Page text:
How would you feel if you tried something new that was putting your life in danger? It’s also a fifty percent chance of you making it through the new procedure. Embryonic stem research have not a total success in this world today. First, the treatments may not even work on a person why get your hopes up high. Second, they’re doing this thing called human cloning.
People who want to protect the lives of infants say we should not practice embryonic stem research on embryos because they believe it is unethical and they care about the lives of children. Since their beliefs and values differ from those of the religious beliefs and philosophical thinkers, they tend to have different reasons, and they tend to cite different evidence in support of their claim. For example, in “embryonic stem cell debate brings politics ethics to bench” Charles Marwick argues a principal claim in stark contrast to the position held by Glick. Whereas Glick said, “embryonic stem cell is ethical,” Marwick replies, “that embryonic stem cell is unethical.” And Marwick further supports his her principal claim with reasons that reflect his values and beliefs.
"(Lee & Schmainda, 2015, para.3). This quote is misleading because it doesn't mention anything about the potency of these sources. The sources that the authors mention are all a lesser potency than fetal stem cells which would limit the number of tissues that could be created. The authors then move on to talk about "reprogrammed cells derived from adults and amniotic fluid stem cells" and that these stem cells "don't pose the risk of triggering tumor growth"(Lee & Schmainda, 2015, para.4). These induced pluripotent cells mentioned are an exciting innovation to stem cell research, but they are very expensive and time consuming to create.
Although some people may believe that embryonic stem cell research is immoral, scientists and doctors should be allowed to use them in research and medical treatments. Embryonic stem cells have garnered some controversy since the discovery of their use in medicine back in 1998. Researchers James Thomson and Jeffery Jones discovered a method to derive the first human embryonic stem cells. However, they were met with immediate backlash.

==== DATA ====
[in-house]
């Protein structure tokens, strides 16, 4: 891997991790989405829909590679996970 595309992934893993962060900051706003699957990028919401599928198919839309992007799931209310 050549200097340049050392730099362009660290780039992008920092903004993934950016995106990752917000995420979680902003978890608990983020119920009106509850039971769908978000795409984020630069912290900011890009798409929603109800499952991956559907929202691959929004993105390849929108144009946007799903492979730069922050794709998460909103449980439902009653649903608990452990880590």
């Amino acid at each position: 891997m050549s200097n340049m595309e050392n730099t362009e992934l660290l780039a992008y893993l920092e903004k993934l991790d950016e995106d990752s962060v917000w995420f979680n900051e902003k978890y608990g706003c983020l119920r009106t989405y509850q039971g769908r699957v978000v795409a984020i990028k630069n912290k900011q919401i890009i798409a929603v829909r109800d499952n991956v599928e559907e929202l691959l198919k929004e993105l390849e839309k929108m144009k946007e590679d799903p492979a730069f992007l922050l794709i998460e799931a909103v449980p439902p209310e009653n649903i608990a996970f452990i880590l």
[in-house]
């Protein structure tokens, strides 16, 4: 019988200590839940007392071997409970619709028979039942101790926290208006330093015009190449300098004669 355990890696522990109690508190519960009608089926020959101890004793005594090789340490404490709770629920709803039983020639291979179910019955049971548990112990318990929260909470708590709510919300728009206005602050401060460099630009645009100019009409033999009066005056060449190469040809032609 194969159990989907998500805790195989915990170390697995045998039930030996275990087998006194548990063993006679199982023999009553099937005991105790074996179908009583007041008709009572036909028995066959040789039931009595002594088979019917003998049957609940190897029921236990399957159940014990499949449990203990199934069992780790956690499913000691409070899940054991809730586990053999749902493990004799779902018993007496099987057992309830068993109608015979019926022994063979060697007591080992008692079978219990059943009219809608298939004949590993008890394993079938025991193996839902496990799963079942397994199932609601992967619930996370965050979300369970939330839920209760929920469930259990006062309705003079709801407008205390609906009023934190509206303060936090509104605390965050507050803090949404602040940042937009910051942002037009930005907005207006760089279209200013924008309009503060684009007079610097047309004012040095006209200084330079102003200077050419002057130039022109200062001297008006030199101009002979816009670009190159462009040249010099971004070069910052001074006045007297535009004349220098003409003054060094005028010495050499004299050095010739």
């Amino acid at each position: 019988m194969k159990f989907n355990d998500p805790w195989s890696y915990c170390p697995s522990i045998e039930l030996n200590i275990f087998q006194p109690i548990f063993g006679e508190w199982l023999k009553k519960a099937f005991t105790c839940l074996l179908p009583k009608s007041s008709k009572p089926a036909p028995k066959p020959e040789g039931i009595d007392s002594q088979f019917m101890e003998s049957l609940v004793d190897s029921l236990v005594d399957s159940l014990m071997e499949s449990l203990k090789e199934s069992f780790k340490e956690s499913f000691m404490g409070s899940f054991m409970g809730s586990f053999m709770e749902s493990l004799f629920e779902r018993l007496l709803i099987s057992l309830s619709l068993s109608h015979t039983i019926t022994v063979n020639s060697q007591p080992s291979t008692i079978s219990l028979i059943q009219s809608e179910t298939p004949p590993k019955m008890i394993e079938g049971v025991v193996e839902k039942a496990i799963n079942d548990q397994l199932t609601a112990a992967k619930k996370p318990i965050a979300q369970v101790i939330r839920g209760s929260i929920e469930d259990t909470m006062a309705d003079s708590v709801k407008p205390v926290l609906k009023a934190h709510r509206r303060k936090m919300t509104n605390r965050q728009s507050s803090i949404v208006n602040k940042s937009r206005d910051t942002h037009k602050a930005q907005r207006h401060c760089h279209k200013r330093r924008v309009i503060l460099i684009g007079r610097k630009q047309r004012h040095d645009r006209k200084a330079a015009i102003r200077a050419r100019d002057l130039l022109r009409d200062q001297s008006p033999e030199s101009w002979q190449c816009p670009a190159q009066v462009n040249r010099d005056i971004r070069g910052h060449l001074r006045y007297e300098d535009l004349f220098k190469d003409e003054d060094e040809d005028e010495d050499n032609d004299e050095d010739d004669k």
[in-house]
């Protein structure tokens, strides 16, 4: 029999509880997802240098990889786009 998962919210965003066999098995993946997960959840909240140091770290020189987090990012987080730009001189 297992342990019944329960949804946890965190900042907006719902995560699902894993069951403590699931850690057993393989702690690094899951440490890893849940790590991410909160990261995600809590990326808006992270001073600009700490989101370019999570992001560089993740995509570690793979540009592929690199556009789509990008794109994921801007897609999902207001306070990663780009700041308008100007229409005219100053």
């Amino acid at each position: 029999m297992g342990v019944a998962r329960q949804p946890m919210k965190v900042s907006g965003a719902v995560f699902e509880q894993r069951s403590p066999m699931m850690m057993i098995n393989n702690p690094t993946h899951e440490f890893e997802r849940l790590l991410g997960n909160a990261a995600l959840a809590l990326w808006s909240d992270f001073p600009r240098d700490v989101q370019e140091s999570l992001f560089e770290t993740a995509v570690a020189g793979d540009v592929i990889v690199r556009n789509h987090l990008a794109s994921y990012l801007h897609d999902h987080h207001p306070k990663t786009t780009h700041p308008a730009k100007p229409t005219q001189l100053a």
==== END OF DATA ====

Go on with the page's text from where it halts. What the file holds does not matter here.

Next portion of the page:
A blastocyst, which is what a five-day-old embryo is considered, is just a clump of cells that has the potential of becoming a human being but just because it has the potential does not mean that it makes it a human being or that it’s alive. If harvesting the ES cell from within a blastocyst can improve the quality of life for living human beings, and then I do not have a problem with that. The current argument is that destroying human embryos is akin to killing
Understanding how the adult stem cells are used in treatments and their successes is necessary to learning why adult stem cells are more effective than embryonic stem cells. Adult stem cells are used widely today. Bone marrow transplants are often used to treat Leukemia- a form of cancer that affects white blood cells- or to help replenish the cells of anyone who underwent chemotherapy treatment. Bone marrow transplants have been performed since the late 1960s and have a 100 day survival rate of 98 percent (Volumes and Measures). Adult stem cells can also be used to grow skin grafts for patients with life-threatening burns (What Diseases and Conditions can be Treated With Stem Cells?).